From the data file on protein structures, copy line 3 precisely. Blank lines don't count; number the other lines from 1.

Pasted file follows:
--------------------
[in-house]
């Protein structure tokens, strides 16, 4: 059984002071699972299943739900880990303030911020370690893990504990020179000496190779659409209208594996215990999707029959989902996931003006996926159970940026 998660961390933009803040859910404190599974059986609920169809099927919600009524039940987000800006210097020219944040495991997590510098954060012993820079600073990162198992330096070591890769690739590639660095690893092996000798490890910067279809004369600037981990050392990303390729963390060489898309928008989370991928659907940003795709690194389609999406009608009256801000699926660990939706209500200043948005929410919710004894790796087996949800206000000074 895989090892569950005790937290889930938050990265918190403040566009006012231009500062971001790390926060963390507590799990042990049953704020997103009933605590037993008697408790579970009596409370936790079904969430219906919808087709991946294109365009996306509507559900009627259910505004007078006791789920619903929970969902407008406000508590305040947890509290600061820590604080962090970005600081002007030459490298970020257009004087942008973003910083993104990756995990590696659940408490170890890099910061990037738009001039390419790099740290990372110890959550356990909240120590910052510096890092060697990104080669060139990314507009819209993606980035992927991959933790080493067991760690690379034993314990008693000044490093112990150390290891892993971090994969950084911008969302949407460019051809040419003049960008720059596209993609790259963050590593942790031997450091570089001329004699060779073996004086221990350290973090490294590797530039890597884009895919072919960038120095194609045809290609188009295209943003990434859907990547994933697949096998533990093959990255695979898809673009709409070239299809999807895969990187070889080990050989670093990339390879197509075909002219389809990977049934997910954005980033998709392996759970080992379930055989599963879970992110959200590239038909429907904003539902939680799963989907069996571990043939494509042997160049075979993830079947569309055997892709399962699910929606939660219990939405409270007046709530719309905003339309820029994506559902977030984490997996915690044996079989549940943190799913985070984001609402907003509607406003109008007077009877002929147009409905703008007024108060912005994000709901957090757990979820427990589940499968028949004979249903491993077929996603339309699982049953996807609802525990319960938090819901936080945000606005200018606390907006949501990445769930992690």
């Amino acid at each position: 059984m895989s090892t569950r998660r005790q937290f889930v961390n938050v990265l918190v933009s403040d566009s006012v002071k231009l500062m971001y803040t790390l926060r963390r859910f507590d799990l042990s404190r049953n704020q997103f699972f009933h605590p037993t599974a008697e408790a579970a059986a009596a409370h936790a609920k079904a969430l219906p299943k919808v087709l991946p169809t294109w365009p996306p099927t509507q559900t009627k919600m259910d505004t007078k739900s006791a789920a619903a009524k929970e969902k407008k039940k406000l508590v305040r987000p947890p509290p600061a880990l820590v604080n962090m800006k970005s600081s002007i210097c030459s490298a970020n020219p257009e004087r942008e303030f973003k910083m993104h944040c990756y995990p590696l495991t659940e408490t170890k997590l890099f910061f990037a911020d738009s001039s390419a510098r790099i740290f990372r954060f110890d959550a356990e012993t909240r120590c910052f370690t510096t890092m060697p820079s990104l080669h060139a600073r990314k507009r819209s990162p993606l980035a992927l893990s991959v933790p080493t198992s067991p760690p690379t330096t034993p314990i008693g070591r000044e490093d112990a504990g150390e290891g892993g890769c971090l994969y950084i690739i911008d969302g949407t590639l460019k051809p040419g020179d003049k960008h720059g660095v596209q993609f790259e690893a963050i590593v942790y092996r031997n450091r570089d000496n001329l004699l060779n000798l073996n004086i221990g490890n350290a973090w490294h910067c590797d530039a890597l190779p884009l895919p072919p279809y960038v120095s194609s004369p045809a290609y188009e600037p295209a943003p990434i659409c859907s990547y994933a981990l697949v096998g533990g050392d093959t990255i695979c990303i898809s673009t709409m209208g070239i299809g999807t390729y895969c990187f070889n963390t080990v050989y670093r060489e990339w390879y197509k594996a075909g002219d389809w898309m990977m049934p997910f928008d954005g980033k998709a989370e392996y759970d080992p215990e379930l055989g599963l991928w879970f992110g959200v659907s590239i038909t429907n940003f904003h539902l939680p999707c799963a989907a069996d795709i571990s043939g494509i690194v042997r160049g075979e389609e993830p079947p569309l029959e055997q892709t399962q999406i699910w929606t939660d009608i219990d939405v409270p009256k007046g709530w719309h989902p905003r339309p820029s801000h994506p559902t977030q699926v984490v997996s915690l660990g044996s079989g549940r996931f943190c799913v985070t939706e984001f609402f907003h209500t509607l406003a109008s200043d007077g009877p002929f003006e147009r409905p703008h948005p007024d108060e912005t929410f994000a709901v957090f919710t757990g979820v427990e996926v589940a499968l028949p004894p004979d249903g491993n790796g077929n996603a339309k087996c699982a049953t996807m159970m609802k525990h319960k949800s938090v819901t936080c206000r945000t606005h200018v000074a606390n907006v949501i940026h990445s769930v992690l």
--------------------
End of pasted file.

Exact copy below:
């Amino acid at each position: 059984m895989s090892t569950r998660r005790q937290f889930v961390n938050v990265l918190v933009s403040d566009s006012v002071k231009l500062m971001y803040t790390l926060r963390r859910f507590d799990l042990s404190r049953n704020q997103f699972f009933h605590p037993t599974a008697e408790a579970a059986a009596a409370h936790a609920k079904a969430l219906p299943k919808v087709l991946p169809t294109w365009p996306p099927t509507q559900t009627k919600m259910d505004t007078k739900s006791a789920a619903a009524k929970e969902k407008k039940k406000l508590v305040r987000p947890p509290p600061a880990l820590v604080n962090m800006k970005s600081s002007i210097c030459s490298a970020n020219p257009e004087r942008e303030f973003k910083m993104h944040c990756y995990p590696l495991t659940e408490t170890k997590l890099f910061f990037a911020d738009s001039s390419a510098r790099i740290f990372r954060f110890d959550a356990e012993t909240r120590c910052f370690t510096t890092m060697p820079s990104l080669h060139a600073r990314k507009r819209s990162p993606l980035a992927l893990s991959v933790p080493t198992s067991p760690p690379t330096t034993p314990i008693g070591r000044e490093d112990a504990g150390e290891g892993g890769c971090l994969y950084i690739i911008d969302g949407t590639l460019k051809p040419g020179d003049k960008h720059g660095v596209q993609f790259e690893a963050i590593v942790y092996r031997n450091r570089d000496n001329l004699l060779n000798l073996n004086i221990g490890n350290a973090w490294h910067c590797d530039a890597l190779p884009l895919p072919p279809y960038v120095s194609s004369p045809a290609y188009e600037p295209a943003p990434i659409c859907s990547y994933a981990l697949v096998g533990g050392d093959t990255i695979c990303i898809s673009t709409m209208g070239i299809g999807t390729y895969c990187f070889n963390t080990v050989y670093r060489e990339w390879y197509k594996a075909g002219d389809w898309m990977m049934p997910f928008d954005g980033k998709a989370e392996y759970d080992p215990e379930l055989g599963l991928w879970f992110g959200v659907s590239i038909t429907n940003f904003h539902l939680p999707c799963a989907a069996d795709i571990s043939g494509i690194v042997r160049g075979e389609e993830p079947p569309l029959e055997q892709t399962q999406i699910w929606t939660d009608i219990d939405v409270p009256k007046g709530w719309h989902p905003r339309p820029s801000h994506p559902t977030q699926v984490v997996s915690l660990g044996s079989g549940r996931f943190c799913v985070t939706e984001f609402f907003h209500t509607l406003a109008s200043d007077g009877p002929f003006e147009r409905p703008h948005p007024d108060e912005t929410f994000a709901v957090f919710t757990g979820v427990e996926v589940a499968l028949p004894p004979d249903g491993n790796g077929n996603a339309k087996c699982a049953t996807m159970m609802k525990h319960k949800s938090v819901t936080c206000r945000t606005h200018v000074a606390n907006v949501i940026h990445s769930v992690l």